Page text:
BLACKSMITH AND FIZZLE
Upon one occasion when the President was at my [U.S. Grants’s] head-quarters at City point [22 June 1864], I took him to see the work that had been done on the Dutch Gap Canal. After taking him around and showing him all the points of interest, explaining how, in blowing up one portion of the work that was being excavated, the explosion had thrown the material back into, and filled up, a part already completed, he turned to me and said: “Grant, do you know what this reminds me of?” Out in Springfield, Illinois, there was a blacksmith named —-. One day, when he did not have much to do, he took a piece of soft iron that had been in his shop for some time, and for which he had no special use, and starting up his fire, began to heat it. When he got it hot he carried it to the anvil and began to hammer it, rather thinking he would weld it into an agricultural implement. He pounded away for some time until he got it fashioned into some shape, when he discovered that the iron would not hold out to complete the implement he had in mind. He then put it back into the forge, heated it up again, and recommenced hammering, with an ill-defined notion that he would make a claw hammer, but after a time he came to the conclusion that there was more iron than was needed to form a hammer. Again he heated it, and thought he would make an axe. After hammering and welding it into shape, knocking the oxydized iron off in flakes, he concluded there was not enough of the iron left to make an axe that would be of any use. He was not getting tired and a little disgusted at the result of his various essays. So he filled his forge full of coal, and after placing the iron in the center of the heap, took the bellows and worked up a tremendous blast, bringing the iron to a white heat. Then with his tongs he lifted it from the bed of coals, and thrusting it into a tub of water near by, exclaimed with an oath, “Well, if I can’t make anything else of you, I will make a fizzle, anyhow.”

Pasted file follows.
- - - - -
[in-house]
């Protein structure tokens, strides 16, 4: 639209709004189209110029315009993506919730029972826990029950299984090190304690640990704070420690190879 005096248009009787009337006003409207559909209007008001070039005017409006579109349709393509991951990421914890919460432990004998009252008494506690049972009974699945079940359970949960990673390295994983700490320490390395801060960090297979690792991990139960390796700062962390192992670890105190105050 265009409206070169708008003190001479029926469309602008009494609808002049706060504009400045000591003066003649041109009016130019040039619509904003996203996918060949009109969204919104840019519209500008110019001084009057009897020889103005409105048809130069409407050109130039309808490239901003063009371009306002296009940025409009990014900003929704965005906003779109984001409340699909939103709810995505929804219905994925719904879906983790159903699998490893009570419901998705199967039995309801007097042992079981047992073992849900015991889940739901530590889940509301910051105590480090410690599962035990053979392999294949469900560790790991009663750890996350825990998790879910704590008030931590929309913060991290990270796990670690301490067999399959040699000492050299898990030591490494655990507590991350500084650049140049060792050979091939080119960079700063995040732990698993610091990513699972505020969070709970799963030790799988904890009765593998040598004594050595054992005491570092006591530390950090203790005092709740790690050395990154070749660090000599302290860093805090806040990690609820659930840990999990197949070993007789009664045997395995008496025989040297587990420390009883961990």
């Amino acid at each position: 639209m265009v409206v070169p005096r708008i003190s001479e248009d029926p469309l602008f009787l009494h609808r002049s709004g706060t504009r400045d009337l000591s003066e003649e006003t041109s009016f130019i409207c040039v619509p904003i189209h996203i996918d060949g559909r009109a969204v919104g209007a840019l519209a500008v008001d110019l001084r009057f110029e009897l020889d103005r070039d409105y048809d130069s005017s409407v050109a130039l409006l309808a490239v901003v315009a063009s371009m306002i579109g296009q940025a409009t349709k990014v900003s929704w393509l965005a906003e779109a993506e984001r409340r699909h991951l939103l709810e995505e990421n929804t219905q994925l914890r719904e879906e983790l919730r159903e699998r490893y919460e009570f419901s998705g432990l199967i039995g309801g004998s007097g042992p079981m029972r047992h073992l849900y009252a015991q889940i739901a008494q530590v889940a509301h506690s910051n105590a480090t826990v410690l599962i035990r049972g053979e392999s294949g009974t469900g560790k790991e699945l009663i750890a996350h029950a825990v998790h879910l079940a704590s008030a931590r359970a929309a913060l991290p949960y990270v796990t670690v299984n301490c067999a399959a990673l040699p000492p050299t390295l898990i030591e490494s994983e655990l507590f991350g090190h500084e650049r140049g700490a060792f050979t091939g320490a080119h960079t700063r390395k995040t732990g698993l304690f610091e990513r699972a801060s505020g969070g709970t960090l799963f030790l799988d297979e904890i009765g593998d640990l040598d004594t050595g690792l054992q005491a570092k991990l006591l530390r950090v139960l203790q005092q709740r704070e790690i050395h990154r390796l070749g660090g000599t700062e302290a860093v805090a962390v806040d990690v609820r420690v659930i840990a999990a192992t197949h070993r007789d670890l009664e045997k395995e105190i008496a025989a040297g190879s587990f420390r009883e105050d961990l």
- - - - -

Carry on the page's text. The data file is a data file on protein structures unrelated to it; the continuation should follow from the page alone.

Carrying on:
Ulysses S. Grant in Allen Thorndike Rice, Reminiscences of Abraham Lincoln by Distinguished Men of His Time, p. 2-4.